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This recent question about holes dug through the Earth led me to wonder: if I wanted to dig out a tube from the north pole to the equator and build a water slide in it, which shape would be the fastest?

We're assuming a frictionless tube, of course. Let's ignore centrifugal forces. Coriolis forces do no work, and so shouldn't matter. Also, let's assume the Earth is a sphere with uniform density.

I tried to solve this problem by writing down an integral in polar coordinates for the time, then applying the Euler-Lagrange equations. However, I didn't make any progress on the resulting differential equation. Is there an analytical expression for the curve?

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Sounds like a hard problem! –  Ted Bunn Mar 22 '11 at 18:31
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Sounds interesting, what's the functional? –  MBN Mar 22 '11 at 18:45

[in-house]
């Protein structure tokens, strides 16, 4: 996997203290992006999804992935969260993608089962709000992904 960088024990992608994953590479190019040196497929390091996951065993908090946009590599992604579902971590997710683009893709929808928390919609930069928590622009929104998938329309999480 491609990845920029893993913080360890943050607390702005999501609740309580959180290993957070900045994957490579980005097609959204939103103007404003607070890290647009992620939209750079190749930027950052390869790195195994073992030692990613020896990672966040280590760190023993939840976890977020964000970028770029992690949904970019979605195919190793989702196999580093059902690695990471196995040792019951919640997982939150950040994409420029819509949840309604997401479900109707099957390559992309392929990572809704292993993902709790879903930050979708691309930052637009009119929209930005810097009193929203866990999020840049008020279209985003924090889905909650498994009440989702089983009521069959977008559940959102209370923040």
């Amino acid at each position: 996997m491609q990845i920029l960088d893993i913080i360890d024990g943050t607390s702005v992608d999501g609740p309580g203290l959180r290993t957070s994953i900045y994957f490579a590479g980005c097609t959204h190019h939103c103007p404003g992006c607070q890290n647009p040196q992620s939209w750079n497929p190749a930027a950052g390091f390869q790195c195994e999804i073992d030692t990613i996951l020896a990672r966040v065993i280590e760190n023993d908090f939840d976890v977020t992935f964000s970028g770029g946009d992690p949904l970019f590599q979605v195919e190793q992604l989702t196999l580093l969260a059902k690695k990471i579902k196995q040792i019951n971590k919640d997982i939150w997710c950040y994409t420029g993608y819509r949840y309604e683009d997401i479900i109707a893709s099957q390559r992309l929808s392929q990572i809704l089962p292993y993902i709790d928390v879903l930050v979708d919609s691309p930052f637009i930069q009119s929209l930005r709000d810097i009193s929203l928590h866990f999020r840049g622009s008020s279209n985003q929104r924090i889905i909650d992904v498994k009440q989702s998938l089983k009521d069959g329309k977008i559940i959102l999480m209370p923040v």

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It seems like this article should be relevant: H. L. Stalford and F. E. Garrett, "Classical differential geometry solution of the brachistochrone tunnel problem", Journal of Optimization Theory and Applications, Volume 80, Number 2, 227-260, springerlink.com/content/f21724177qxptn56 –  Qmechanic Mar 22 '11 at 18:55
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1 Answer

up vote 6 down vote accepted

Yes there is, the curve is a a hypocycloid.

See for instance:

http://en.wikipedia.org/wiki/Hypocycloid

http://demonstrations.wolfram.com/SphereWithTunnelBrachistochrone/

http://www.physics.unlv.edu/~maxham/gravitytrain.pdf

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Wow! Surprising result - thanks for the links. I'll have to read over all the details later today. –  Mark Eichenlaub Mar 22 '11 at 19:48
    
Very nice maths. Otherwise, concerning practical applications, it's handy! ;-) –  Luboš Motl Mar 22 '11 at 20:57
    
Very good answer. –  Andrew Mar 22 '11 at 21:29
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(The first of my three Wolfram links is just for the ordinary Brachistochrone problem + friction.) –  Qmechanic Mar 25 '11 at 21:30
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